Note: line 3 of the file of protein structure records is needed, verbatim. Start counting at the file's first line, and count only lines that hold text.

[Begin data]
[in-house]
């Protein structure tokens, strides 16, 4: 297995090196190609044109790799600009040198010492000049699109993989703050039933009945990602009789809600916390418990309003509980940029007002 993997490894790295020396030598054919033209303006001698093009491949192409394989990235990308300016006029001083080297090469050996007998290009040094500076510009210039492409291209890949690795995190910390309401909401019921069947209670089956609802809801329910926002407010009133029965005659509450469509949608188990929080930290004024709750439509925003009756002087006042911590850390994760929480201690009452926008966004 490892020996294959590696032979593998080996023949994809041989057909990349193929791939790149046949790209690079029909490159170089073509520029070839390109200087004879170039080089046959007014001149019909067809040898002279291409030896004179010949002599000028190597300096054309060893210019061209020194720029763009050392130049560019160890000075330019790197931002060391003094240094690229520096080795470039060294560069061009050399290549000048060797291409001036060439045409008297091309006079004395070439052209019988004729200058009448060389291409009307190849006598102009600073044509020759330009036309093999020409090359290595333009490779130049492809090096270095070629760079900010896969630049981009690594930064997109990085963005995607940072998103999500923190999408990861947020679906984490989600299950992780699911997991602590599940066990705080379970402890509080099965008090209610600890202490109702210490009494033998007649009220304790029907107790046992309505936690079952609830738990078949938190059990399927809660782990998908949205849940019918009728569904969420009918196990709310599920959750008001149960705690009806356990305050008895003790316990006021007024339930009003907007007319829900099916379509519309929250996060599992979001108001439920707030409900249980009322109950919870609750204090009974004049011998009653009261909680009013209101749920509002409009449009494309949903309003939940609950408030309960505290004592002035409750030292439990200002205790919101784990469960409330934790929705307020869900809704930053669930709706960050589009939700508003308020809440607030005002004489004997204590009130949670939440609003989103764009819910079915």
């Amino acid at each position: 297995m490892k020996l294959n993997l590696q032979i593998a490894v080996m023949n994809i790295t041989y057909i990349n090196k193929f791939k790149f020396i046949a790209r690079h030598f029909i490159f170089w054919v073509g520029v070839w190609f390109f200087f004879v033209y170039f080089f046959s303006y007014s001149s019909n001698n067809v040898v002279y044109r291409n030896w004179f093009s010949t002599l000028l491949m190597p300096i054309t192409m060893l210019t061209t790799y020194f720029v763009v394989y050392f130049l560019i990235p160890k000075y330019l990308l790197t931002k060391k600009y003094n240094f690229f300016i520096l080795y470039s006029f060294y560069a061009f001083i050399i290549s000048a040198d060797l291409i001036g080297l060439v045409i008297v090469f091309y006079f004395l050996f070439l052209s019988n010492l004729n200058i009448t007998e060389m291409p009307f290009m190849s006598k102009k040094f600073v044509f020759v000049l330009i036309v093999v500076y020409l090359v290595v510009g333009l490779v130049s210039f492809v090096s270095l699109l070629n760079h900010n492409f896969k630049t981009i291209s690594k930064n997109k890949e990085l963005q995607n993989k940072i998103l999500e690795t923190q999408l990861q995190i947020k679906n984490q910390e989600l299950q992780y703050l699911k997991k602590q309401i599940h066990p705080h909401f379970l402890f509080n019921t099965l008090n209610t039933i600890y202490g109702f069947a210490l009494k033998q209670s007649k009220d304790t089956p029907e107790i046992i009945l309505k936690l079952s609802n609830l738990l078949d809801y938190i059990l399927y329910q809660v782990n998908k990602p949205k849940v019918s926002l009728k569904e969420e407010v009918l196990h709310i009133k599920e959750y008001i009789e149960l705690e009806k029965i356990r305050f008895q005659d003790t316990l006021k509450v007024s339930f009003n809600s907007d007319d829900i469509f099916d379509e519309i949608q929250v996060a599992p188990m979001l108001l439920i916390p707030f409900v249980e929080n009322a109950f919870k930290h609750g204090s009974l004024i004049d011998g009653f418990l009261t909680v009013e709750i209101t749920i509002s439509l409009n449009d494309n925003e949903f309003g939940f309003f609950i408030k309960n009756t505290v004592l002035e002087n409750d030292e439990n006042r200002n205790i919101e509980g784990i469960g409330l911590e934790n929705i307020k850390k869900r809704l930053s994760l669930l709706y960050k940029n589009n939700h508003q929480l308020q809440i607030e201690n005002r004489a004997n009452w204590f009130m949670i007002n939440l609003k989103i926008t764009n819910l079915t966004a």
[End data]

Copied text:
């Amino acid at each position: 297995m490892k020996l294959n993997l590696q032979i593998a490894v080996m023949n994809i790295t041989y057909i990349n090196k193929f791939k790149f020396i046949a790209r690079h030598f029909i490159f170089w054919v073509g520029v070839w190609f390109f200087f004879v033209y170039f080089f046959s303006y007014s001149s019909n001698n067809v040898v002279y044109r291409n030896w004179f093009s010949t002599l000028l491949m190597p300096i054309t192409m060893l210019t061209t790799y020194f720029v763009v394989y050392f130049l560019i990235p160890k000075y330019l990308l790197t931002k060391k600009y003094n240094f690229f300016i520096l080795y470039s006029f060294y560069a061009f001083i050399i290549s000048a040198d060797l291409i001036g080297l060439v045409i008297v090469f091309y006079f004395l050996f070439l052209s019988n010492l004729n200058i009448t007998e060389m291409p009307f290009m190849s006598k102009k040094f600073v044509f020759v000049l330009i036309v093999v500076y020409l090359v290595v510009g333009l490779v130049s210039f492809v090096s270095l699109l070629n760079h900010n492409f896969k630049t981009i291209s690594k930064n997109k890949e990085l963005q995607n993989k940072i998103l999500e690795t923190q999408l990861q995190i947020k679906n984490q910390e989600l299950q992780y703050l699911k997991k602590q309401i599940h066990p705080h909401f379970l402890f509080n019921t099965l008090n209610t039933i600890y202490g109702f069947a210490l009494k033998q209670s007649k009220d304790t089956p029907e107790i046992i009945l309505k936690l079952s609802n609830l738990l078949d809801y938190i059990l399927y329910q809660v782990n998908k990602p949205k849940v019918s926002l009728k569904e969420e407010v009918l196990h709310i009133k599920e959750y008001i009789e149960l705690e009806k029965i356990r305050f008895q005659d003790t316990l006021k509450v007024s339930f009003n809600s907007d007319d829900i469509f099916d379509e519309i949608q929250v996060a599992p188990m979001l108001l439920i916390p707030f409900v249980e929080n009322a109950f919870k930290h609750g204090s009974l004024i004049d011998g009653f418990l009261t909680v009013e709750i209101t749920i509002s439509l409009n449009d494309n925003e949903f309003g939940f309003f609950i408030k309960n009756t505290v004592l002035e002087n409750d030292e439990n006042r200002n205790i919101e509980g784990i469960g409330l911590e934790n929705i307020k850390k869900r809704l930053s994760l669930l709706y960050k940029n589009n939700h508003q929480l308020q809440i607030e201690n005002r004489a004997n009452w204590f009130m949670i007002n939440l609003k989103i926008t764009n819910l079915t966004a």